Jamie Hale

Jamie Hale

Thursday, April 26, 2012

What are placebos?

Originally, placebos were thought of as inert pills or medications that were presented by physicians in the medical context or by researchers in clinical or experimental studies. Today, the term has a broader definition and it is used in a variety of settings. Placebos are present in our everyday lives, and sometimes have profound impacts on behaviors, and experiences (different types of placebo effects). The word Placebo is derived from a Latin phrase meaning “to please”.
“A placebo is a substance or procedure that has no inherent power to produce an effect that is sought or expected.” (Williams & Podd, 2004)
In general terms, when considering placebo, the entire ritual surrounding the administration of the substance or procedure is considered. Placebos are context specific. What might be a placebo in one condition may actually serve as a nocebo (opposite placebo, negative outcome) in another context. Also, a placebo in one context may serve as an active treatment (substance, procedure) in another context. Learning and cultural influences play a large role in determining whether a substance or procedure serve as a placebo. The study of placebos has advanced substantially over the past few years, and has provided important information in regards to neurobiology, and various other biological mechanisms. Coming Soon The Amazing World of Placebo Effects: The Neurobiology of Placebo Effects

Thursday, April 12, 2012

Investigating Placebo Effects 2- Sham Knee Surgery

Mosley et al. (2002) conducted a randomized, placebo-controlled trial to evaluate the efficacy of arthroscopy for osteoarthritis of the knee. Patients were assigned to receive an arthroscopic debridement, arthroscopic lavage or placebo surgery. Patients and assessors of outcome were blinded to which condition the patients were in. Outcomes were assessed at multiple points over a 24-month period. Five self-reported scores and one objective test of walking and stair climbing was used as measures. Neither of the intervention groups reported less pain or better function than the group receiving the sham surgery. In fact, at two weeks participants that received the sham surgery performed better on an objective walking and stair climbing measure than those in the debridement group. This was also found at one year and the debridement group showed a trend towards worse functioning at two years. However, it is not clear if this outcome occurred due to a placebo (via expectation) effect or natural history.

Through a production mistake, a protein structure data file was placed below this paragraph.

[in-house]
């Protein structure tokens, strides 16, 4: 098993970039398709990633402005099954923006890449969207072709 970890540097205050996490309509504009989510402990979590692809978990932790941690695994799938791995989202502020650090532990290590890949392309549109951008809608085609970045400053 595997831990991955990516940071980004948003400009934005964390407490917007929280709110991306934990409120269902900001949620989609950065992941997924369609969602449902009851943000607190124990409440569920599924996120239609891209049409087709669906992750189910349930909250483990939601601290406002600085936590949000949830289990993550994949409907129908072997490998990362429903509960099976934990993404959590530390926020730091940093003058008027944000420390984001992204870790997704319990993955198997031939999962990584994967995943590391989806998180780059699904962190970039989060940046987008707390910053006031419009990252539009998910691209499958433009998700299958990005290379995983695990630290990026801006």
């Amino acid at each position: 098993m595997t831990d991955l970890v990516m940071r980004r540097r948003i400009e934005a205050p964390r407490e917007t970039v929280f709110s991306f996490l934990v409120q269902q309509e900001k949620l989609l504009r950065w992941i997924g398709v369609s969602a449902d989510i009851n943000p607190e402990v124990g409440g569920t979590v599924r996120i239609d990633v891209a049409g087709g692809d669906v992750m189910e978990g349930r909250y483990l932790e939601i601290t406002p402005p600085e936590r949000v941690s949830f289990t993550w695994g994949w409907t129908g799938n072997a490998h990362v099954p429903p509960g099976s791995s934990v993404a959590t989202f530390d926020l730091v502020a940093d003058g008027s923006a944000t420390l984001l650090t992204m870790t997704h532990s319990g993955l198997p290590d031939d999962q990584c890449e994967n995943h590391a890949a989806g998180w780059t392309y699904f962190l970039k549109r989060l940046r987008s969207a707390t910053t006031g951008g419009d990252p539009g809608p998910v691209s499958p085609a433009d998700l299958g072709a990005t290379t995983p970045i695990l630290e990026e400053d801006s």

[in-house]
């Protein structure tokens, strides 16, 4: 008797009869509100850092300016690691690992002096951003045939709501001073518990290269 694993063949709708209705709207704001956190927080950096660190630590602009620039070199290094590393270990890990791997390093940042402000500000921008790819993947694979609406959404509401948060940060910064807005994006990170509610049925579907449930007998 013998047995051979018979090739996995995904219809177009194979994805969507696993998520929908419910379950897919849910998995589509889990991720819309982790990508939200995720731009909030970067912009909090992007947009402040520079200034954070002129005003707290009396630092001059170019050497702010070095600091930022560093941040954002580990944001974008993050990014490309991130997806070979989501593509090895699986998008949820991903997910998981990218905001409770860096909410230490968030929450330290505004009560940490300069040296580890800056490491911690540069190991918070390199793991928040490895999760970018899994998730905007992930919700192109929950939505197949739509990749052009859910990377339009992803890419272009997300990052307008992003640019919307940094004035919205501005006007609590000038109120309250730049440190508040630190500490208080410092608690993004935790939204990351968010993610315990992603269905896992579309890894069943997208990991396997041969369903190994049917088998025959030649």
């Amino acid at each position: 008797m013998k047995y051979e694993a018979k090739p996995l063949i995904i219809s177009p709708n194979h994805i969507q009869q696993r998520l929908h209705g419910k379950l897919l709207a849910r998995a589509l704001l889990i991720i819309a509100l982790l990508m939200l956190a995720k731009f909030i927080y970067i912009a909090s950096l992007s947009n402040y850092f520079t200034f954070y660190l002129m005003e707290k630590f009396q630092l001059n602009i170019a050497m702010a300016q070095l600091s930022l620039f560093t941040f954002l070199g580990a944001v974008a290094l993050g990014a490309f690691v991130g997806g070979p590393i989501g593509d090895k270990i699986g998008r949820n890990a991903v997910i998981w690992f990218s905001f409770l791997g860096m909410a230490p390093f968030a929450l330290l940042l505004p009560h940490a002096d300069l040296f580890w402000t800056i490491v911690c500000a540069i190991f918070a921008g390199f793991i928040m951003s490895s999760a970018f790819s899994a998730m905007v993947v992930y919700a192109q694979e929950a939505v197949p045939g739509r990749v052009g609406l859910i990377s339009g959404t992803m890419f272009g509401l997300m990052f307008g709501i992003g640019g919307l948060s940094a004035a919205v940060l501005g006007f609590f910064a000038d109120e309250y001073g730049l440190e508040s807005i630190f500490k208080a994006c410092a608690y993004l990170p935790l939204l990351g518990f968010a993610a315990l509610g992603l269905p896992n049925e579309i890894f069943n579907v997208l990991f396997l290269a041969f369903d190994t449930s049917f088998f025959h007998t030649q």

Placebo Effects- Sham Knee Surgery (video)

Coming Soon! The Amazing World of Placebo Effects

Sunday, April 1, 2012

Investigating Placebo Effects

This is the first in a series of articles that will investigate
placebo and nocebo effects. Currently, there is some exciting
research being done in these areas. This series will explore
placebo and placebo - related effects in many different areas.

The individual's mind, emotions, and beliefs play a central role
in any treatment or therapy (procedure, protocol). Placebo effects
are mediated by many molecules in the brain which may affect the
course of a disease or response to treatment. Many misconceptions
exist regarding placebo effects- in the lay public and scientific
community. Probably, the most common misconception is in how
the words 'placebo effect' and 'placebo response' are defined.
Commonly the words refer to outcomes in placebo groups, without
consideration that a variety of factors are responsible for the
reduction of a symptom when taking a placebo or receiving a placebo
-related treatment. The reduction of the symptom could be due to:

Spontaneous remission
Regression to the mean
Effects of co-intervention
Real placebo response (Neurobiological& various physiological responses)

Another common misconception is that there is only one placebo effect. There is not one, but many (various mechanisms underlie placebo effects). It is more appropriate to think in terms of effects not effect.

Placebo effects have been shown in many different areas in science. Sometimes placebo effects have been shown to mimic or even exceed effects produced by active treatments (such as therapies or medications).

The content featured in this series of articles will be the same type of content featured in my new book - The Amazing World of Placebo Effects.